Effective communication involves many strands of micro-counseling skills, such as active listening, empathy, and reflection; all have been empirically shown to enhance patients' psychological well-being during their physiotherapy sessions.1 Effective communication is an extremely complicated skill that requires a considerable amount of underpinning psychologically based theory; thus it is not just about being approachable, nice, and a good listener.7,8 Addressing patient expectations using effective communication and psychological models can create a positive mind-set, reduce anxiety and fear of reinjury, and promote self-confidence and control over their individual rehabilitation.8

Although research demonstrates the critical importance for sports health care professionals and other practitioners in using psychological methods to support patients following ACL surgery,9 sports health care professionals are rarely aware of the underpinning theoretical models of psychology. Therefore, understanding these models may help sports health care professionals to adapt and implement psychological models and communication more effectively in rehabilitation environments.

Despite the trend over the past decade to embed psychology within traditional ACL rehabilitation, it has not been widely accepted by sports health care professionals to produce any significant change.10 We argue that one approach to assist sports health care professionals in effectively managing patient expectations would be to consider using the patient–practitioner model combined with active listening, empathy, and allowing patients to have a voice in the rehabilitation process. This may not only have an impact on the psychological well-being of the patient, but also improve the outcome of rehabilitation.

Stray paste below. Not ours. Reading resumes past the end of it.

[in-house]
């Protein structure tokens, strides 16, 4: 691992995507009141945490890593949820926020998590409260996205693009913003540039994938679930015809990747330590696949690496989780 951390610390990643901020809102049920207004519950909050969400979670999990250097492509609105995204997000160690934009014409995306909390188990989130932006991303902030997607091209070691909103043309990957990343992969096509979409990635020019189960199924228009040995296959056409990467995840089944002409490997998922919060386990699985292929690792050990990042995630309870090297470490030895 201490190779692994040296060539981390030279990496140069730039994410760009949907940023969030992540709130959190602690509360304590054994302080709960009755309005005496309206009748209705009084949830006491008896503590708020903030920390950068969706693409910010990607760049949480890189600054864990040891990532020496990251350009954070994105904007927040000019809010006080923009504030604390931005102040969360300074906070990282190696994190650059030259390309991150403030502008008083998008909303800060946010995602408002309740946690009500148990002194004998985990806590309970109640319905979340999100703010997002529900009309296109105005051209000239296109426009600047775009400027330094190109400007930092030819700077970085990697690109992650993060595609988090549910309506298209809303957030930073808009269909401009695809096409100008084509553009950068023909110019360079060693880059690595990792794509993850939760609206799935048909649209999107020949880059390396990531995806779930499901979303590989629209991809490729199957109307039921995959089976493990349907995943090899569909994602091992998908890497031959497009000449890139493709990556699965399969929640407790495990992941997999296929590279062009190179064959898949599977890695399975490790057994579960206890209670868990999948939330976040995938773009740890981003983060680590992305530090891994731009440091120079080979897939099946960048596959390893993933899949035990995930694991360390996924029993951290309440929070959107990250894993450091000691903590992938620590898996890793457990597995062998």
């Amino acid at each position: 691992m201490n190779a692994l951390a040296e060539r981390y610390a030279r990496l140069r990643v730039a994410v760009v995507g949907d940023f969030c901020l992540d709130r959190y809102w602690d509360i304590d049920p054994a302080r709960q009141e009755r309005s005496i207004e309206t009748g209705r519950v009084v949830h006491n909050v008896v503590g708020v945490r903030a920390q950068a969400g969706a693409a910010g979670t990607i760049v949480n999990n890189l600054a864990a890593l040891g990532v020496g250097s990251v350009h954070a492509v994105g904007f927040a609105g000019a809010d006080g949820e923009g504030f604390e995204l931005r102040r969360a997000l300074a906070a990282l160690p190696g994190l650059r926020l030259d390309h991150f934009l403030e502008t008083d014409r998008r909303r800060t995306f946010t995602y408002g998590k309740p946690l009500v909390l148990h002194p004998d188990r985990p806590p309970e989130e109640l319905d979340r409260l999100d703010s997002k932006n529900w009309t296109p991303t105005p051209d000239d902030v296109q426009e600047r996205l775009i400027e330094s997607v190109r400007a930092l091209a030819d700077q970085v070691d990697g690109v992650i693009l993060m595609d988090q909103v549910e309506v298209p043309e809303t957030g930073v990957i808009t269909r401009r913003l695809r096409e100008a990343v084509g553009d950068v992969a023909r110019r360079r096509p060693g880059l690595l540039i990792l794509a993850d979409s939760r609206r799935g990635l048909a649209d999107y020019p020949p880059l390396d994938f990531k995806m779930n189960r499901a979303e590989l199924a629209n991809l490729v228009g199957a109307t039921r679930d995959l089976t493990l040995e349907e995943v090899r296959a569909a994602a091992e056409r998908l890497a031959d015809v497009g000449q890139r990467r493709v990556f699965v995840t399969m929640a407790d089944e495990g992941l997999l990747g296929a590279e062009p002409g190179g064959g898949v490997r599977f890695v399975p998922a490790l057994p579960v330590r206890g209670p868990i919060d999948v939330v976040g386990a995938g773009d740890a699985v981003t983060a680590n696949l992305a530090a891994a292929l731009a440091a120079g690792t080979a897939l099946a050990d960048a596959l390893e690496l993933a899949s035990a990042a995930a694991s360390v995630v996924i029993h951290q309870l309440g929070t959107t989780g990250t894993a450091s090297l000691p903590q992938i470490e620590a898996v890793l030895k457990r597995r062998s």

References

  1. Schwab Reese LM, Pittsinger R, Yang J. Effectiveness of psychological intervention following sport injury. J Sport Health Sci. 2012;1:71–79. doi:10.1016/j.jshs.2012.06.003 [CrossRef]
  2. Webster KE, Feller JA, Lambros C. Development and preliminary validation of a scale to measure the psychological impact of returning to sport following anterior cruciate ligament reconstruction surgery. Phys Ther Sport. 2008;9:9–15. doi:10.1016/j.ptsp.2007.09.003 [CrossRef]
  3. Feucht MJ, Cotic M, Saier T, et al. Patient expectations of primary and revision anterior cruciate ligament reconstruction. Knee Surg Sports Traumatol Arthrosc. 2016;24:201–207. doi:10.1007/s00167-014-3364-z [CrossRef]
  4. Potter M, Gordon S, Hamer P. Identifying sports health care professional and patient expectations in private practice physiotherapy. Physiotherapy Canada. 2003;55:195. doi:10.2310/6640.2003.9435 [CrossRef]
  5. Beach MC, Inui T. Relationship-centered care. J Gen Intern Med. 2006;21(suppl 1):S3–S8. doi:10.1111/j.1525-1497.2006.00302.x [CrossRef]
  6. Barr J, Threlkeld AJ. Patient–practitioner collaboration in clinical decision-making. Physiother Res Int. 2000;5:254–260. doi:10.1002/pri.206 [CrossRef]
  7. Kurtz S, Silverman J, Draper J. Teaching and Learning Communication Skills in Medicine. Boca Raton, FL: CRC Press; 2016.
  8. Tracey J. Inside the clinic: health professionals' role in their clients' psychological rehabilitation. J Sport Rehab. 2008;17:413–431. doi:10.1123/jsr.17.4.413 [CrossRef]
  9. Jevon SM, Johnston LH. The perceived knowledge and attitudes of governing body chartered sports health care professionals towards the psychological aspects of rehabilitation. Phys Ther Sport. 2003;4:74–81. doi:10.1016/S1466-853X(03)00034-8 [CrossRef]
  10. Harland N, Lavallee D. Biopsychosocial management of chronic low back pain patients with psychological assessment and management tools: overview. Physiotherapy. 2003;89:305–312. doi:10.1016/S0031-9406(05)60043-0 [CrossRef]
Authors

From the School of Health and Social Care, Teesside University, Middlesbrough, United Kingdom.

The authors have no financial or proprietary interest in the materials presented herein.

Correspondence: Jo Ann Kaye, MSc, School of Health and Social Care, Centuria Building, Teesside University, Middlesbrough TS1 3BX, United Kingdom. E-mail: K0036121@live.tees.ac.uk

10.3928/19425864-20190312-01